The Other Shoe Drops (Sequel to "The Chickens Wander Home")
“I’m sorry,” she said. “The determination has been made that the level of care you require doesn’t meet the revised criteria for continuation of your services. You’re being dropped from the program.” There was some rote blather about filing a time-sensitive appeal, but it was obscured by the roaring of blood as my head exploded.
I’ve outlined this situation before, in a previous blog post: “The Chickens Wander Home.” [21 July; below]
Now, the other shoe has dropped, as the old saying goes. (I love platitudes and old sayings!)
After assuring the case worker that I don’t kill the messenger, I made some inquiries about the funding of the programs that have improved the quality of my life for the last six years. As I suspected, they are an adjunct of a federally-funded state assistance program, known in Georgia as PeachCare. My federal benefits had automatically attached me to these programs, and just as bureaucracy expands to fill the space allotted to it, so my parasitism over the years has grown to include complacency.
Keeping my voice under control, I asked the case worker if PeachCare had gone begging because of the recent $26 billion—$26,000,000,000—payoff to state-school teacher’s unions as a quid pro quo for Democrat votes in November. The answer was a reluctant affirmative. The inept and outnumbered Republicans in Congress insisted that any further federal spending be paid for up-front, so the Dems robbed already-funded programs to assure payment on their union bribes. A great deal of this came from federal funds previously allocated to state Medicaid programs, including PeachCare on the home front, and whatever they call themselves in the other 49 states.
When I received my annual review back in July, the case worker warned me that this was coming. She told me of people much worse-off than I am already being denied services because of lack of funding. Basically, according to the new tenets of ObamaCare, anyone who doesn’t require nursing-home-level care is out of luck.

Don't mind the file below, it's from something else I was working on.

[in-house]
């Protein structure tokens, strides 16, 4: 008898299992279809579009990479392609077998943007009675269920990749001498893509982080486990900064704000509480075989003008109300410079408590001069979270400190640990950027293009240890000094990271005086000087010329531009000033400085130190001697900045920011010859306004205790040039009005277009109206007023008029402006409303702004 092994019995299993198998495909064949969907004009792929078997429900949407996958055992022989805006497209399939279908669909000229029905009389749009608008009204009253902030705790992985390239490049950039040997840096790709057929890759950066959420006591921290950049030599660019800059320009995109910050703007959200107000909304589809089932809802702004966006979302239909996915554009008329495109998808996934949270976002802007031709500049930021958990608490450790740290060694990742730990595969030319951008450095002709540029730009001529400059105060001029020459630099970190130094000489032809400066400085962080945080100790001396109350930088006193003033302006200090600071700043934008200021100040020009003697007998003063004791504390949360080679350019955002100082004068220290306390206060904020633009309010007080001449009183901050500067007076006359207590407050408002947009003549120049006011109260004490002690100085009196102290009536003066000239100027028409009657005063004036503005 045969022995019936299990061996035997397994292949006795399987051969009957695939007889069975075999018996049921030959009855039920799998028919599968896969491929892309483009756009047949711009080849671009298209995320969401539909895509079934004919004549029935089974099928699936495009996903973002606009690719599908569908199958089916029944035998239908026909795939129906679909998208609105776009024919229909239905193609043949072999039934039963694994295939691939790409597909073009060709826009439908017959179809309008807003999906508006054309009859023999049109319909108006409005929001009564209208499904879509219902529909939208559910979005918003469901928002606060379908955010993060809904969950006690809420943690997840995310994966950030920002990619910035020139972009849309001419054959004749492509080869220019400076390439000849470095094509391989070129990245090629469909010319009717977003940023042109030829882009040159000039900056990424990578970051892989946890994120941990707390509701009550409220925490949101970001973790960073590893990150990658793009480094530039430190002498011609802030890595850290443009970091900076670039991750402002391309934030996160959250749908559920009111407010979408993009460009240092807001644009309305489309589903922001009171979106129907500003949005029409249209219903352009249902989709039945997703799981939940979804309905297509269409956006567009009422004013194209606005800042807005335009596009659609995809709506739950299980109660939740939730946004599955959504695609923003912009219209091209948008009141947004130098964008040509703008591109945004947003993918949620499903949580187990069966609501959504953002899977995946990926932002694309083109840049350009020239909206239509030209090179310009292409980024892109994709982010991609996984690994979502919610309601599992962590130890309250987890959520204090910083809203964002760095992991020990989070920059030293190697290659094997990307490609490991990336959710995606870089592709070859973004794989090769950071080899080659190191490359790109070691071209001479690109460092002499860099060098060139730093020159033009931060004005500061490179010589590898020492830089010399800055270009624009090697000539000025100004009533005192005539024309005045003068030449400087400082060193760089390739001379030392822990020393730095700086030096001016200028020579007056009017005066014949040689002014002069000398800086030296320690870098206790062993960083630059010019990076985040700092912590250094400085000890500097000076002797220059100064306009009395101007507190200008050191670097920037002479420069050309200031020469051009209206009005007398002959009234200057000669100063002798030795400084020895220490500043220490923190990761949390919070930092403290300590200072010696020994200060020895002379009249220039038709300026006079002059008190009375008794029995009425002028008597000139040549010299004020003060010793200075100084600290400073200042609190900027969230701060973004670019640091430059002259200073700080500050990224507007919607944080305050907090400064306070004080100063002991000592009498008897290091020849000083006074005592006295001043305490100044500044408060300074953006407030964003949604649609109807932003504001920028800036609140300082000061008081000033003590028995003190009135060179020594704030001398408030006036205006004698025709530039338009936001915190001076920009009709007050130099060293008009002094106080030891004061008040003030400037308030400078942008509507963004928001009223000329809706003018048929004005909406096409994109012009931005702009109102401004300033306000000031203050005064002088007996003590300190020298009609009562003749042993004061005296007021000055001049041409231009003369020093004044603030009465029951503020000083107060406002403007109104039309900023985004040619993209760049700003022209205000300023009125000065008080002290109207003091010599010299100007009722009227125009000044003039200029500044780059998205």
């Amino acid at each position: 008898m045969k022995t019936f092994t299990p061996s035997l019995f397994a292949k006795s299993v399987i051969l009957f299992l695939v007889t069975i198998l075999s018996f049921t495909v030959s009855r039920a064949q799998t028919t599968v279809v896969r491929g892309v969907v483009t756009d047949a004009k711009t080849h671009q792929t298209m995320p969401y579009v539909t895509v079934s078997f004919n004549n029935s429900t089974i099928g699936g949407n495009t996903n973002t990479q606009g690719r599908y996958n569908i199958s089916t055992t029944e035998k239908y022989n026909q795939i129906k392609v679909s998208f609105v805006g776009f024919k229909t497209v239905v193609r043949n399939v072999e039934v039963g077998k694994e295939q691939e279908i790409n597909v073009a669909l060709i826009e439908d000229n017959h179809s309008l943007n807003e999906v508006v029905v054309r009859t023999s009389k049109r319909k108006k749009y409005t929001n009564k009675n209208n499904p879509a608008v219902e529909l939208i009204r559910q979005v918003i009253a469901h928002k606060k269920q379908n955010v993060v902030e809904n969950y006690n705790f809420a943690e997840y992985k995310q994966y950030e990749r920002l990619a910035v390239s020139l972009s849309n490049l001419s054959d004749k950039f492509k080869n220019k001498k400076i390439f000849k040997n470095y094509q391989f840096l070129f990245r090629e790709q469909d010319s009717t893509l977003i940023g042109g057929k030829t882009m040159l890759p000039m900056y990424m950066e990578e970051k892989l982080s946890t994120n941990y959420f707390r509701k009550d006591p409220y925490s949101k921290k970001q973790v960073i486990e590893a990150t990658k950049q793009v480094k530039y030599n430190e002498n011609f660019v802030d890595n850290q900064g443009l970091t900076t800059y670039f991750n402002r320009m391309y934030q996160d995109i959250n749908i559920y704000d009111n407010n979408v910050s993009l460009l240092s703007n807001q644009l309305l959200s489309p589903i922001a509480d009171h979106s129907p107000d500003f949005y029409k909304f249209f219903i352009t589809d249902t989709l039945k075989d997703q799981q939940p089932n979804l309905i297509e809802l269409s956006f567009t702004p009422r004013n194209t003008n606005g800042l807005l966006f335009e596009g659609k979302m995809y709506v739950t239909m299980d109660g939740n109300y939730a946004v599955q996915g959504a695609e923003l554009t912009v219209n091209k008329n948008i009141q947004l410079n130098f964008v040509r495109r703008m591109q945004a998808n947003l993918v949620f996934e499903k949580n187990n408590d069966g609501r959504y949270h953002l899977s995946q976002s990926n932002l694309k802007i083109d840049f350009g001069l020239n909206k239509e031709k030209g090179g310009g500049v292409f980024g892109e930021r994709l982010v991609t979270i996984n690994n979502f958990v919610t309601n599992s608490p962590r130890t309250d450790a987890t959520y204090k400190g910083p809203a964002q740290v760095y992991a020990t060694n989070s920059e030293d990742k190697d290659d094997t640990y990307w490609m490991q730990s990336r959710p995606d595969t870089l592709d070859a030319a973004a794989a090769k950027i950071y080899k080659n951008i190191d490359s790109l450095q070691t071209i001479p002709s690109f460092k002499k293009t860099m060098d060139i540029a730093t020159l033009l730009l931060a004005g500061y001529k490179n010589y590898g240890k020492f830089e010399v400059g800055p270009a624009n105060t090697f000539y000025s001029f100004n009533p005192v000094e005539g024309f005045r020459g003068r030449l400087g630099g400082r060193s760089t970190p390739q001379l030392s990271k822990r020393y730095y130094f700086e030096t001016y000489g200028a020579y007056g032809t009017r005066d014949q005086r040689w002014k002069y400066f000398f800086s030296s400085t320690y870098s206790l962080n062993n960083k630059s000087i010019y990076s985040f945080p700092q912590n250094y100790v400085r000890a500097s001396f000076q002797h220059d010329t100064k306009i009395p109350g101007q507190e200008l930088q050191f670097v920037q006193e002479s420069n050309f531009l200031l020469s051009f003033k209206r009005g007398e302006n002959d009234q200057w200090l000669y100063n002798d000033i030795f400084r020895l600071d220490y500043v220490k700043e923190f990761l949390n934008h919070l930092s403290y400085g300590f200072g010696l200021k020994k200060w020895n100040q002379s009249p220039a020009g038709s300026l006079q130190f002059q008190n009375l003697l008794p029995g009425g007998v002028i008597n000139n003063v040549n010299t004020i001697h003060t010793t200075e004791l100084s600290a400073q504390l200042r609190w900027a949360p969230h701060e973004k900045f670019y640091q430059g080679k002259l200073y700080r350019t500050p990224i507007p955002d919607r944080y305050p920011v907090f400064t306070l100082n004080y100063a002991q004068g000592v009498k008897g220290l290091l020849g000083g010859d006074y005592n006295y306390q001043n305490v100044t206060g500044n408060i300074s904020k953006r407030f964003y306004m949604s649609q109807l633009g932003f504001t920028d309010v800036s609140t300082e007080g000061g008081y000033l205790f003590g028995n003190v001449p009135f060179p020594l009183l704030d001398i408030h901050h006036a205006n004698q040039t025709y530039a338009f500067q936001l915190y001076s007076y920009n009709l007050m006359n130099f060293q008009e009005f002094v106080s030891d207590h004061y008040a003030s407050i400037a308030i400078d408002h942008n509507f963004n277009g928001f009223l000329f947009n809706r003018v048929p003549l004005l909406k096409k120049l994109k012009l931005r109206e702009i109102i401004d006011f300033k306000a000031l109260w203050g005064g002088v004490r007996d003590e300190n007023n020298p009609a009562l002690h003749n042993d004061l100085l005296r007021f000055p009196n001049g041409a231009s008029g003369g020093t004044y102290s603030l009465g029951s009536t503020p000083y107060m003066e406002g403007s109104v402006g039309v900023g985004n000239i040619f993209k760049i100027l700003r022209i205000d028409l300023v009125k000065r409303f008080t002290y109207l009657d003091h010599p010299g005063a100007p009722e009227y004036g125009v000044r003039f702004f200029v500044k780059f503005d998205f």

Since the case worker had mentioned special-needs children requiring daily care by home nurses being denied services, I got to thinking about the implications of this. What I came up with sounds like a Zen circle-puzzle.
Say two young parents are raising a special-needs—retarded—child. Most likely, they have a house, and a mortgage, so they’re both working. The kidlet can’t be dumped into day care, because the local day care center can’t afford a special-needs teacher, or the child is too young or too dysfunctional for state schooling, and needs home care on a daily basis from a visiting nurse/CNA.
Suddenly, the state can no longer afford this service, and the home care is discontinued. Depending on who earns less, one of the parents has to quit work, and stay home to care for the child. That halves the family’s income, and possibly reduces their ability to make their mortgage payments. The tax-extortion money from their paychecks is also halved. Because only one parent is working now, they may have to apply for food stamps and other forms of public assistance—including federal mortgage bail-out funds—increasing their burden on the tax liabilities of others. Suddenly, a job is forfeited, and in some small increment, other people are living their lives for the sake of these parents, involuntarily shouldering some of their burden. The parents didn’t want to become wards of the “nanny state”; by working and paying their taxes, they were fueling the government infrastructure that provided care for their special child while they toiled to channel taxes to said government for half the fiscal working year.
Now, take this a step further. Imagine a single mother in the same situation. She quits her job to care for that special child, she’s on welfare, living in public housing, collecting food stamps, and using Medicaid for the child’s—limited—health care requirements.
I ain’t Buddhist, but I appreciate the wisdom of Zen thought.
The current regime’s answer to this conundrum is to magically increase federal spending for the agencies that would supply the services these parents need to continue their working careers. Unfortunately, due to malfeasance, nonfeasance, and misappropriation of funds, the federal nanny state has a reduced revenue base for their social “it takes a village” experimentation. Revenues are down, the credit line is maxed out, and funding has to be cut. Taxes are increased, further reducing the number of jobs, driving revenue down even further. More people become dependent on the nanny state, even as it becomes more dependent on a shrinking number of people who produce the sustenance the state requires for social welfare programs.
The traditional “safety net” has a huge, gaping hole in it, and thousands of people are dropping into oblivion.
I can live without meals-on-wheels; they are a convenient luxury. I can crawl around on the floor and eventually get the sheets changed on my bed, and wrestle my vacuum cleaner into submission so the floor isn’t too dirty while I crawl there. I’ve fallen down my stairs more than once, and only broken a thumb during one bad tumble. The loss of those services that alleviate these inconveniences won’t kill me; as Nietzsche suggested, it will make me stronger.
What angers me is the plight of those I described above. I am blessed, but many are facing despair, and are trapped in the situation I postulated. I am blessed, but many are without hope.
The cycle enslaving them must be broken on 2 November. Your vote counts, and this may be our last chance to reclaim the America we grew up in. It ain’t perfect by a long shot, but it’s the best we've got.